Welp, we’ve arrived Teen Titans Academy’s beach episode… A beach episode that definitely — like the yearbook or any of the cornucopia of crossovers and the like — wouldn’t feel earned. But, fortunately for us, the summer fun is only the setup for some, dare I say it, monkey business.
Rafa Sandoval’s pencils are back, and they’re a sight for sore eyes, even if Sandoval retains their habit of drawing characters either Clint Eastwood squinting or looking like some took a pic while they were blinking. Jordi Tarragona’s inks are subtle but solid, providing a lot of detail and texture while mostly staying out of the way of the real star of the show: the gorgeous colors by Ulises Arreola.
I’m starting to think DC is picking its artists on cool names alone, or at least I would be, if Arreola’s colors weren’t so gorgeous. They look less colored and more painted, veering a bit more into realism than comic colors (especially digital) tend to go, providing things like clothing, skin, and even rocks with a lot of texture.
The issue spends about three pages on the aforementioned summer shenanigans before jumping into the real tofu and tomatoes of Teen Titans Academy’s next mini-arc: Why is everyone in this previously meta-friendly town acting all Resident Evil 4 all the sudden? What are they hiding? Why does everyone have either a) a torch or b) a pitchfork? Who took Gorilla Gregg?
Like it or not, this mystery is solved just a few pages later. I can see how that could be annoying to some folks, but personally, I’m fine with it. We’ve seen Tim Sheridan try and tackle a mystery with the Who Is Red X? stuff and uh… it isn’t great, I’d much rather he use mystery elements as a hook à la this issue.
Speaking of Sheridan, he continues to double down on the tone-deaf humor and faux-gen z dialogue and he needs to stop. Zinger’s from TTA #6 include “I don’t think it’s nice to call someone “immigrant” just because they don’t know stuff yet. I think that’s immigrant.” Equally cringe inducing are his attempts to make Stitch (the sentient rag doll) into a Deadpool. ATTENTION: writers of the world. Please, please, we beg you — stop trying to make characters into a Deadpool (aka dime store Ambush Bug). Deadpool came about organically, and even he only manages to be insufferable or cringe inducing, what, a quarter of the time? Less?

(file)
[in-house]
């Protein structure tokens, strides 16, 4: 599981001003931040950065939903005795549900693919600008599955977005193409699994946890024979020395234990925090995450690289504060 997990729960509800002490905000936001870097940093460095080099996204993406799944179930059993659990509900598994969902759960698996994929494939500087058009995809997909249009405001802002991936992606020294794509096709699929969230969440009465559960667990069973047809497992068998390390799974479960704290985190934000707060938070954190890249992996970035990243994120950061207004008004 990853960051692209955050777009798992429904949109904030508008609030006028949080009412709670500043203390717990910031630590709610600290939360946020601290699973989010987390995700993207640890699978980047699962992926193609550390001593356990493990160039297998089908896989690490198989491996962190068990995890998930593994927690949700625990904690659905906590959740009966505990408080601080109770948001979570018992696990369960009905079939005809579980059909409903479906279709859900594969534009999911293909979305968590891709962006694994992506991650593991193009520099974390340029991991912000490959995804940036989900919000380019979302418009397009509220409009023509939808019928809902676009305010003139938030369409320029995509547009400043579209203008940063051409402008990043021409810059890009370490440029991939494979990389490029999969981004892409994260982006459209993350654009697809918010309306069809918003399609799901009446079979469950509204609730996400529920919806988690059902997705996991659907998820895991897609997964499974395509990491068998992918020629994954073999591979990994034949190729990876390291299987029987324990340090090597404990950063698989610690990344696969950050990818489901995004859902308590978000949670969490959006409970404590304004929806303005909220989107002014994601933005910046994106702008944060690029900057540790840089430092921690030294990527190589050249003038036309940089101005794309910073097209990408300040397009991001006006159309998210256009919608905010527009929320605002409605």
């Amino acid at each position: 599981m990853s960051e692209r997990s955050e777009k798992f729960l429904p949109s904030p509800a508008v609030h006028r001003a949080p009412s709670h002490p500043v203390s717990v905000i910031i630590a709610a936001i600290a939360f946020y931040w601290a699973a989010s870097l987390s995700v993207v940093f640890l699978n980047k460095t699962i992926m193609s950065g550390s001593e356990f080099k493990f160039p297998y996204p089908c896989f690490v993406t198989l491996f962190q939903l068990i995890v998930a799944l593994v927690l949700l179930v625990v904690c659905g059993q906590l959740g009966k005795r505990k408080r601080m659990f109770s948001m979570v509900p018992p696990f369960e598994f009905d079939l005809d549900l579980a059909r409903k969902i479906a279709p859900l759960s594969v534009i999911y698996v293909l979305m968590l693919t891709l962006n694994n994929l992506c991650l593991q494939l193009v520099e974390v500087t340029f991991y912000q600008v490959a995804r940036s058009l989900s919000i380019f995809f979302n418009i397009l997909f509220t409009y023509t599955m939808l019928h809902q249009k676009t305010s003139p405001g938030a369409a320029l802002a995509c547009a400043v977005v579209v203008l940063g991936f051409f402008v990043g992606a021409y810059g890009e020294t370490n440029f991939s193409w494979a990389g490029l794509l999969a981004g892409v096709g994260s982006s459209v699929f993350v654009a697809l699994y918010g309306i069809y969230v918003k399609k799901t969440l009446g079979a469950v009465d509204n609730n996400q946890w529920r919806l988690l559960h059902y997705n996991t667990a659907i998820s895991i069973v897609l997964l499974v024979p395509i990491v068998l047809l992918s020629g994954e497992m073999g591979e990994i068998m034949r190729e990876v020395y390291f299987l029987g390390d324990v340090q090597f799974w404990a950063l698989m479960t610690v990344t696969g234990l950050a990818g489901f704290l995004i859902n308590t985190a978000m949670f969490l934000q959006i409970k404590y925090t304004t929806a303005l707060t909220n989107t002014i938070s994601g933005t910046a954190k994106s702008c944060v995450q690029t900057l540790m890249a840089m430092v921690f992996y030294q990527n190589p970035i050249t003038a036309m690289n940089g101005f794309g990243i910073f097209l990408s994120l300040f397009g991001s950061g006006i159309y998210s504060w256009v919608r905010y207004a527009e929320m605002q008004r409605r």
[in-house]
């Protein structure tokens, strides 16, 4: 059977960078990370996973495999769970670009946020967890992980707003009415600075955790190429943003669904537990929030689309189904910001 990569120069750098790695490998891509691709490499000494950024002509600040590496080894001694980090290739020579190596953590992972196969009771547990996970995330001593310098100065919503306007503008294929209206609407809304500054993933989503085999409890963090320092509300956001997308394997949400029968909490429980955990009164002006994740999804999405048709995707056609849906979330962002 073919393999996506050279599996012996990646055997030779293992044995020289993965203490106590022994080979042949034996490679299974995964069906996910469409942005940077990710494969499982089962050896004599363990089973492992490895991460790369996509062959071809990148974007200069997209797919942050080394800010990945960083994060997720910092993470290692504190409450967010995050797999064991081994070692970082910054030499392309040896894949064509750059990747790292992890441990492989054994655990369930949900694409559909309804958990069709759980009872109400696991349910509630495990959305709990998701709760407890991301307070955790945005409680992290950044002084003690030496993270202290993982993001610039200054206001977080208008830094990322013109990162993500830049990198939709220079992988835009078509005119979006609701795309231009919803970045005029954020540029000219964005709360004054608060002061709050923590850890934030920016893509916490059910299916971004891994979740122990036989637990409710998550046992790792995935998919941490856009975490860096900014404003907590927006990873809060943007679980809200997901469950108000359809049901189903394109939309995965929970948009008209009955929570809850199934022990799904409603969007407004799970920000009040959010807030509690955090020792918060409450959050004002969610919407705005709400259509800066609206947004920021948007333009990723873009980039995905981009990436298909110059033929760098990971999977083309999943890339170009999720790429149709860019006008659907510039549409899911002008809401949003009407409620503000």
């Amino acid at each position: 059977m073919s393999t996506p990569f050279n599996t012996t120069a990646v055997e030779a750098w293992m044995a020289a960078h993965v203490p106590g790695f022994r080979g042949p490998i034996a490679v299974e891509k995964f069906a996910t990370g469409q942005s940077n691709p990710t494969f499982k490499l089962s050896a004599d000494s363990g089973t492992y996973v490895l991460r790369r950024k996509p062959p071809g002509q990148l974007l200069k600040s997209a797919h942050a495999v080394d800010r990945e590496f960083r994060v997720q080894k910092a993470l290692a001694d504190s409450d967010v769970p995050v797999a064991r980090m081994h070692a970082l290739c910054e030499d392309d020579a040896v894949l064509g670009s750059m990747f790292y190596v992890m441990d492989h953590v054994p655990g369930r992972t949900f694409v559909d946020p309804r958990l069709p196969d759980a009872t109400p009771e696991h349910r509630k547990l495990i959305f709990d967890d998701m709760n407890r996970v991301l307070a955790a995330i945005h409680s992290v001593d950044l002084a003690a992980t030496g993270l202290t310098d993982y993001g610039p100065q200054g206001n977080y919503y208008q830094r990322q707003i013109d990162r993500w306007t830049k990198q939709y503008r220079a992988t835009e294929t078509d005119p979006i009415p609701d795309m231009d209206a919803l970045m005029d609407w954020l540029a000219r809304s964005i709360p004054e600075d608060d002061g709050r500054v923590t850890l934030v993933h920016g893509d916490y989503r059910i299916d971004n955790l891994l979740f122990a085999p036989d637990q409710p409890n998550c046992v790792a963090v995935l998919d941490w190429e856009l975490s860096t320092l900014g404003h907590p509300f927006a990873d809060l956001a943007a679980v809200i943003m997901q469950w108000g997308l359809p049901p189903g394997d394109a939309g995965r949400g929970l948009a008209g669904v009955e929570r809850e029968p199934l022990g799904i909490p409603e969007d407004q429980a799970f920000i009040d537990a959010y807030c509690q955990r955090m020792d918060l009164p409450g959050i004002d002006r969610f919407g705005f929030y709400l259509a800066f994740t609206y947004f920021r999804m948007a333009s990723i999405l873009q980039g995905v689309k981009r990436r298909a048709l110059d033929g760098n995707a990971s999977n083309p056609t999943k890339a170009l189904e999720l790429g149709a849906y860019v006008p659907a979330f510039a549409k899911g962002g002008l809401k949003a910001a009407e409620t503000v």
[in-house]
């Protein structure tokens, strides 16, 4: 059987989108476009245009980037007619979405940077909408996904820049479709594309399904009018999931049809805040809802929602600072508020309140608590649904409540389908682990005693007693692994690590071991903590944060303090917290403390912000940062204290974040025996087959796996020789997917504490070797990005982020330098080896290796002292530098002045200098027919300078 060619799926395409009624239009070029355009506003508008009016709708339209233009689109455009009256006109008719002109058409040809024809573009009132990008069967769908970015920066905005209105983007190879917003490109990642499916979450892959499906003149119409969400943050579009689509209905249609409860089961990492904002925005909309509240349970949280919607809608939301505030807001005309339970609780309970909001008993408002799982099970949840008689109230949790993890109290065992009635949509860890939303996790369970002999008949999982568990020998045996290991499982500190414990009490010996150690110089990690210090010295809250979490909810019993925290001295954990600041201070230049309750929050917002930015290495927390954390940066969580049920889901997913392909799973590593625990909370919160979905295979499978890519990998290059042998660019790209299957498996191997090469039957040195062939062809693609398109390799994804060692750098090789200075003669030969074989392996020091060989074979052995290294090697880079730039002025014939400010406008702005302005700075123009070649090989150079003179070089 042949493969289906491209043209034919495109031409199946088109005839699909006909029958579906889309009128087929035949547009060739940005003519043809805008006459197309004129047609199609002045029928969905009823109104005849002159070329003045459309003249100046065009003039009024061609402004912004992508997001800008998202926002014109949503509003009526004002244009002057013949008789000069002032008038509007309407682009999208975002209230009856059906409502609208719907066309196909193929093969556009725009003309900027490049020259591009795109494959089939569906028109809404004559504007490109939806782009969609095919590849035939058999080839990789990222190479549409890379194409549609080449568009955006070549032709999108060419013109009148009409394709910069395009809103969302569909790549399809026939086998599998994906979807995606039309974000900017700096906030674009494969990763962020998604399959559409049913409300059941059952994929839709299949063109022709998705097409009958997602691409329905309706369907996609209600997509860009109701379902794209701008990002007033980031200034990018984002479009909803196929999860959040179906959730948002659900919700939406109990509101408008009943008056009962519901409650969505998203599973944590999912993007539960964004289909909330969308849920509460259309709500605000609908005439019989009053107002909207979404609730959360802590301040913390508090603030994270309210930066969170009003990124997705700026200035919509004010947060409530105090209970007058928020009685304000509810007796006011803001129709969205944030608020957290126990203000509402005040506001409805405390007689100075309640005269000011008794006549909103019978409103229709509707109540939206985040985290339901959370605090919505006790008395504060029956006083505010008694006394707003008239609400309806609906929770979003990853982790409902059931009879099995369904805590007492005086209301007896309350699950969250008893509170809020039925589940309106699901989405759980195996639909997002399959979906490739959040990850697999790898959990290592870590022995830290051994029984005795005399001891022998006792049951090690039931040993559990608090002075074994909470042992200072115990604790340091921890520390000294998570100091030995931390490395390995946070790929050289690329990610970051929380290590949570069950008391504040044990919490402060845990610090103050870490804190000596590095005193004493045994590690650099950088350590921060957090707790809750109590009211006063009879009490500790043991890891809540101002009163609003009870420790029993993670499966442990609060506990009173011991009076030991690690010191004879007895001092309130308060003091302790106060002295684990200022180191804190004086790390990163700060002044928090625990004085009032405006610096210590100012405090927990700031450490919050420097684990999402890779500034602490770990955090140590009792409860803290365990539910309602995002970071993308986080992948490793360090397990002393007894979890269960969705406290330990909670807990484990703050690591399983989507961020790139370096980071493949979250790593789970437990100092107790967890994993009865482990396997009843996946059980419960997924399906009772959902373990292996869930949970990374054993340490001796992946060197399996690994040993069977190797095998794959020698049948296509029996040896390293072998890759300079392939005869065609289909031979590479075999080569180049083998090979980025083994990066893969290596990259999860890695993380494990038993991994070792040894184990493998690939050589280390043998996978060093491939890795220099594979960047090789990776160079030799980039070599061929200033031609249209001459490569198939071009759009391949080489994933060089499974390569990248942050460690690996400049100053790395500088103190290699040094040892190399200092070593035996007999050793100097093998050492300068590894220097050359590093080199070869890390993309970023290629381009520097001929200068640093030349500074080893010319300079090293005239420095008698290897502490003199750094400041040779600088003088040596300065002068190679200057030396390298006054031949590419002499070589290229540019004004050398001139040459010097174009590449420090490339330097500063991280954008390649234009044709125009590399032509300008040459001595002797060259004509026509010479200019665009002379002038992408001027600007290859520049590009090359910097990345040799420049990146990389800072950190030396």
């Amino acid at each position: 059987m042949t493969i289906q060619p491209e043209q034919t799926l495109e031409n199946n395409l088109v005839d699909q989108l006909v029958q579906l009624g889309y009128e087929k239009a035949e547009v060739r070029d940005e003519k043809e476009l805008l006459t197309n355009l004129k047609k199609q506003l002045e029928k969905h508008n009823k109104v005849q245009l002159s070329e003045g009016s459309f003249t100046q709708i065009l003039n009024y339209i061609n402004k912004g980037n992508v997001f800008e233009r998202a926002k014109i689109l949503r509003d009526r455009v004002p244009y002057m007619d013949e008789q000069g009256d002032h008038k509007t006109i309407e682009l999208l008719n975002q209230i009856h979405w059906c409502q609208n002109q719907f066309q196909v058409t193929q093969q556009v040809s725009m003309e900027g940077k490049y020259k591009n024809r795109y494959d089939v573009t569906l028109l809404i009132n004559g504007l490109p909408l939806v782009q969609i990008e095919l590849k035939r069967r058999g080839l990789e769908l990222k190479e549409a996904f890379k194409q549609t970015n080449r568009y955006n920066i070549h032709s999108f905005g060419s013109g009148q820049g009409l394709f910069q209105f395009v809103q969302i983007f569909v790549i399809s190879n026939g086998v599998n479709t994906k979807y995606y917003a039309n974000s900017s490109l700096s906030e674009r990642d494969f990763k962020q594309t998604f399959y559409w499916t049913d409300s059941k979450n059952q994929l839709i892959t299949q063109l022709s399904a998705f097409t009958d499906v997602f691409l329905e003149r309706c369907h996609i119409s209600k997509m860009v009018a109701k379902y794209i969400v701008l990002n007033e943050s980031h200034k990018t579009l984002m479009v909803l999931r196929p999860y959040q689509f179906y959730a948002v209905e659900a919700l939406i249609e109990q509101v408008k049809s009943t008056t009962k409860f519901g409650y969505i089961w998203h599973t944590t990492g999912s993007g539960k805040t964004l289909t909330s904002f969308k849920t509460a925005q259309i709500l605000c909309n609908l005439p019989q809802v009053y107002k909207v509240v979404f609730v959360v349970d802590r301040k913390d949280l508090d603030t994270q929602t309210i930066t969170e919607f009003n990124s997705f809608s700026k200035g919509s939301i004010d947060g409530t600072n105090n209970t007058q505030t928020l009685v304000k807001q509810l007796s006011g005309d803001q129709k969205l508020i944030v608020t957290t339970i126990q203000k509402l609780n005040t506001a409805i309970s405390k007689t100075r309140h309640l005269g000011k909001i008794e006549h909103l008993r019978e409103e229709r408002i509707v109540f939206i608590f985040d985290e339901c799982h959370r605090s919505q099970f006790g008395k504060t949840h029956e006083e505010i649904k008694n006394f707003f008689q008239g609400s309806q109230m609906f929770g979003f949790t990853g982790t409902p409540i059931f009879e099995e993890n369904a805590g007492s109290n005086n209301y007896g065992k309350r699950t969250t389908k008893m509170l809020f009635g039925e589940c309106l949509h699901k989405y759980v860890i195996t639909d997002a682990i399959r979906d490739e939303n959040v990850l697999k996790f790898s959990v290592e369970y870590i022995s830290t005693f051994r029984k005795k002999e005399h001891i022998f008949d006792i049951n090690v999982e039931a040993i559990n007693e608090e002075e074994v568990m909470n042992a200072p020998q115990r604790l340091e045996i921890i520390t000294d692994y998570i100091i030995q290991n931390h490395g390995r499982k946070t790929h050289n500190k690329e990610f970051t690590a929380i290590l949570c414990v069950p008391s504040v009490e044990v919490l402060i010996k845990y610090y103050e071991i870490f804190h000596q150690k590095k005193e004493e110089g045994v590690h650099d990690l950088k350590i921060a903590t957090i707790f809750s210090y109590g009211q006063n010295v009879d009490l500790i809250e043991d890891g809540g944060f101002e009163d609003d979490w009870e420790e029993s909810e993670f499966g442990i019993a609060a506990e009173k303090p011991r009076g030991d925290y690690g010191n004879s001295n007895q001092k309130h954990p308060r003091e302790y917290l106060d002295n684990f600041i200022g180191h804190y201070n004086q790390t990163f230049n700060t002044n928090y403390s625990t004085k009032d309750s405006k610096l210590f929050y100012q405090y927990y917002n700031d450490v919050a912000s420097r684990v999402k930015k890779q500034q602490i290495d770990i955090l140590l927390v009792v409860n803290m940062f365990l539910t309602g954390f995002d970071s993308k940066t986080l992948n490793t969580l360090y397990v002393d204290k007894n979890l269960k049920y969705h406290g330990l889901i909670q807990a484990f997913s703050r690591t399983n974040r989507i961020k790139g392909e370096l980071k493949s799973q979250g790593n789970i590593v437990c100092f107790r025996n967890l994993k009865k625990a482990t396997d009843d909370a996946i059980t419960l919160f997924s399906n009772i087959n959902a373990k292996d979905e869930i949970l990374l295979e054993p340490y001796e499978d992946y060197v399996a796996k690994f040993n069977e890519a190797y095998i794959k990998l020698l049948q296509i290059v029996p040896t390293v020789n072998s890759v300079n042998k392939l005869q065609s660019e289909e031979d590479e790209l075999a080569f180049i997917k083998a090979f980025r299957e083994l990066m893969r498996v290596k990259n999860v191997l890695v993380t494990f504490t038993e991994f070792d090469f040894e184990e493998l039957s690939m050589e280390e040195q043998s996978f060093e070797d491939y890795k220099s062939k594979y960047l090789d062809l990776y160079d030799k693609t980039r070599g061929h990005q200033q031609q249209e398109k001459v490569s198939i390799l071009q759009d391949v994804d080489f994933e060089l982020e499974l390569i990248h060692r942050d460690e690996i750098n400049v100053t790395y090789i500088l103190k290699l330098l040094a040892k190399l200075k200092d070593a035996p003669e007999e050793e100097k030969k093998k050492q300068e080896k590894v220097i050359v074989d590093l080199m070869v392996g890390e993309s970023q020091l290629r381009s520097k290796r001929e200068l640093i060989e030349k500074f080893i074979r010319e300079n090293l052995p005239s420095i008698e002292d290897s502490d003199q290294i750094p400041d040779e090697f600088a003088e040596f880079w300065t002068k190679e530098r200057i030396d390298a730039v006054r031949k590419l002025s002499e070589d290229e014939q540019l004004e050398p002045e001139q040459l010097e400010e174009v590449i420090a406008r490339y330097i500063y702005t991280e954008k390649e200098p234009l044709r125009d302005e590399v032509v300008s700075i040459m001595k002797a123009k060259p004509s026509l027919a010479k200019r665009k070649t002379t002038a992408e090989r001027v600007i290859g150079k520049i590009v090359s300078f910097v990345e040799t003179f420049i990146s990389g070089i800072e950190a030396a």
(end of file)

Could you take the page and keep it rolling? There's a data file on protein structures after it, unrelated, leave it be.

As for the other kids, Teen Titans Academy is still stubbornly refusing to let us get to know them. A green girl with ever expanding and flowing hair is a central character in TTA #6, and I don’t know her name, her powers, or anything about her — let alone any of that character building BS writer’s like to put in like motivation or internal conflict. Sheridan’s formula so far seems to be little more than “put random super-kids B, F, K, and V in situation X.”
Even if the characters continue to be little more than superpowered cardboard cutouts, there’s still a little hope. A big boy villain is behind all of the brainwashed hoi polloi. You’ll no doubt guess which a couple of pages in. The reveal leaves me cautiously excited for the coming issues.
- You need more Deadpool in your life, for whatever reason
- Gorillas in Hawaiian shirts are your kink
- I don’t know… uh, Scooby-Doo homage?
The art (especially the colors) in Teen Titans Academy #6 is a treat to look at, and hey, at least we’ve moved away from the gimmicks, for now. Even so, the series’ seeming stubborn refusal to develop its characters, cringe humor, and tone-deaf dialogue continue to hold Teen Titans Academy back from being anything more than mediocre. I don’t want it to be. In fact, I would love nothing more than this series to blow me away. Maybe, hopefully, we’ll get to see a delightful supervillain mop the floor with these kids next month.
Disclaimer: DC Comics provided Batman News with an advance copy of this comic for the purpose of this review.